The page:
Mutual funds: additional costs

From Bogleheads

The cost of owning mutual funds is not just their respective expense ratios. You also need to be aware of the total cost of ownership, including the additional costs described in this article.

Transaction costs

In addition to a fund's acquisition and redemption charges, and its expense ratio, funds also have extra expenses not included in their expense ratios. These expenses include fund transaction costs from buying and selling fund securities. In general, these transaction costs are proportional to a fund's annual turnover rate: the higher the turnover, the greater the transaction cost. For equity funds, transaction expense breaks down into:

  • Brokerage commission expense: The fund's annual statement of additional information shows brokerage commission expense each year. In a 2004 ZAG commissioned study,[1] authors Jason Karceski, Miles Livingston, and Edward S. O'Neal, found that in 2002, mutual funds paid an average commission of 0.38% and a weighted dollar commission (what investors actually held) of 0.19%. In a 2004 study, Lipper[2], found that the average weighted commission paid by mutual funds measured 0.20% in 2003, with a range of expense between 0.01% and 8.73%.
  • Spreads: When a stock is bought or sold, there is a spread between the purchase and selling price. This cost cannot be precisely quantified for mutual funds, but in general, spread costs are higher for small stocks than for large stocks; higher for illiquid stocks than liquid ones; and higher for international stocks as opposed to domestic stocks.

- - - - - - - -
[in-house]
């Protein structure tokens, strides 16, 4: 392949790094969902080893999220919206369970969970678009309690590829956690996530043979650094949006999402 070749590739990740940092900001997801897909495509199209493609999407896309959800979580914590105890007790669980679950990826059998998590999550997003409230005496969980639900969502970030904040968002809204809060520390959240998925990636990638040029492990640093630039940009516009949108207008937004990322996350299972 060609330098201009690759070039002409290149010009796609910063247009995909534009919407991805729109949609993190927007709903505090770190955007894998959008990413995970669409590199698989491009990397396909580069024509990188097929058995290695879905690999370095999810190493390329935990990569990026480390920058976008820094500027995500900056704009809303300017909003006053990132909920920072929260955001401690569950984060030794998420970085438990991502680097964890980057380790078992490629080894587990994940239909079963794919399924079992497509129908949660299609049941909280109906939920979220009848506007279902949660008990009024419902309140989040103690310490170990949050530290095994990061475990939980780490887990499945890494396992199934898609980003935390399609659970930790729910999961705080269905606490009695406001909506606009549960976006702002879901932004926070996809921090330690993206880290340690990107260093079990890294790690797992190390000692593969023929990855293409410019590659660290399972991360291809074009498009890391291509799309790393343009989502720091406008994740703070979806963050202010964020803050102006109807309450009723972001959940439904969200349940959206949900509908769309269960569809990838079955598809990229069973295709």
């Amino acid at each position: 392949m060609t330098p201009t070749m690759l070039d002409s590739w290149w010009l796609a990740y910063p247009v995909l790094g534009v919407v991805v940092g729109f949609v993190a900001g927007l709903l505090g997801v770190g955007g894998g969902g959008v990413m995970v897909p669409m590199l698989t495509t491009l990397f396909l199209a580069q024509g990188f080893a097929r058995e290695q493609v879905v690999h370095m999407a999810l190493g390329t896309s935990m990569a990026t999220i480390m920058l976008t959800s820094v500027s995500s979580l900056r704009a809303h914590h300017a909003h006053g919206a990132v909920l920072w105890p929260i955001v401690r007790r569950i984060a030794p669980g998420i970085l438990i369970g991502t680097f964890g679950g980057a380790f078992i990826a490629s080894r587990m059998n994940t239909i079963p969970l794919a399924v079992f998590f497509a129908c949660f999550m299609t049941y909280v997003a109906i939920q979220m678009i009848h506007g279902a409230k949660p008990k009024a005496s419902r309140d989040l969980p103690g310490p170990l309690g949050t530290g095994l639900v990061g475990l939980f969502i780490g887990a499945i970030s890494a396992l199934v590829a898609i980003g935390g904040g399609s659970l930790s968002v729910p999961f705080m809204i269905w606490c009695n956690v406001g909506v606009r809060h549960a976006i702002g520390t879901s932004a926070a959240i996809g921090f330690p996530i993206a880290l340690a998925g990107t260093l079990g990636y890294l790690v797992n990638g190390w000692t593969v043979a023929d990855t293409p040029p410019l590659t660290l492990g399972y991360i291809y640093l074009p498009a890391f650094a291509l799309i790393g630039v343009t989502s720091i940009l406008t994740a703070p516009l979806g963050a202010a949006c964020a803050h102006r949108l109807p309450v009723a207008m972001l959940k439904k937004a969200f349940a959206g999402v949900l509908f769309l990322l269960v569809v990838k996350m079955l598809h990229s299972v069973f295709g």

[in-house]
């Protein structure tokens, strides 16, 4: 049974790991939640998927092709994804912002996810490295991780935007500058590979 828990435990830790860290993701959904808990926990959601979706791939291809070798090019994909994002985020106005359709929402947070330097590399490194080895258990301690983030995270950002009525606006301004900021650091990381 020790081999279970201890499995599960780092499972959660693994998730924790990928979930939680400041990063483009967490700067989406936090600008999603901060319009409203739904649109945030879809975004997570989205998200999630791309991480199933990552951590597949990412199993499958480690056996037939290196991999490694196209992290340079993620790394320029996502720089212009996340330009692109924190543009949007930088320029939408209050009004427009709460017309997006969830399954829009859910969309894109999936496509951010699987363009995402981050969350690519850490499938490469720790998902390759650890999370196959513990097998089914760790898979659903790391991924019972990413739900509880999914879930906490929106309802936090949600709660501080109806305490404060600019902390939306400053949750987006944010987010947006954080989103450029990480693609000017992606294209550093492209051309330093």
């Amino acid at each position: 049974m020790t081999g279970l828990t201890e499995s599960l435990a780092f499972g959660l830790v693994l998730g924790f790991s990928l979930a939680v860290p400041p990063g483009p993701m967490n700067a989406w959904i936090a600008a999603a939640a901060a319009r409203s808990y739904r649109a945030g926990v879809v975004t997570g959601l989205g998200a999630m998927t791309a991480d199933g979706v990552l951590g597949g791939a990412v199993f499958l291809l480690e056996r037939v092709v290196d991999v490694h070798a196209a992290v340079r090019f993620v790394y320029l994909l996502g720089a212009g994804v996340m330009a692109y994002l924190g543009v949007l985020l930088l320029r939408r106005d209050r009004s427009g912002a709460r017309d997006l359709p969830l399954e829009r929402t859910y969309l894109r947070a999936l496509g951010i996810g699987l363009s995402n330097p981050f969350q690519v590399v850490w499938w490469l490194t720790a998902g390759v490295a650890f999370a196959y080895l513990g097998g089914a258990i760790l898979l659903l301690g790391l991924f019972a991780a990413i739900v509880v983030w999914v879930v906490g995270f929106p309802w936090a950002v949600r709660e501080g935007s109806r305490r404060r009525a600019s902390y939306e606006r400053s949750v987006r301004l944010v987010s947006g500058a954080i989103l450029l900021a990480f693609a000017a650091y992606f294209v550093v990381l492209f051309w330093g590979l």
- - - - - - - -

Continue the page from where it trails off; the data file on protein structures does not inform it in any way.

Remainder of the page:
• Market impact: A mutual fund making large transactions in a stock is likely to move the stock price before the order is completely filled. This transaction cost, similar to spread costs, must be estimated.

Most estimates put total transaction costs as almost equal a fund's expense ratio.

  • Median mutual fund transaction costs have been estimated to measure between 70 and 85 basis points of annual cost drag (ranging from 55 basis points for large cap stocks up to 233 basis points for small cap stocks.)
  • Mean transaction costs are estimated at 144 basis points for the average fund, ranging from a mean of 77 basis points for large cap stocks to a mean of 285 basis points for small cap stocks.[3]

Choosing passively managed, low turnover index funds greatly reduces transaction costs. Brokerage expense for index funds measures less than .01% for most large cap indexes and domestic indexes, up to .40% for emerging market stocks.[note 1]

Hidden costs

Mutual funds can derive income from soft dollars and directed brokerage practices. The SEC defines soft dollars as:[4]

... arrangements under which products or services other than execution of securities transactions are obtained by an adviser from or through a broker-dealer in exchange for the direction by the adviser of client brokerage transactions to the broker-dealer.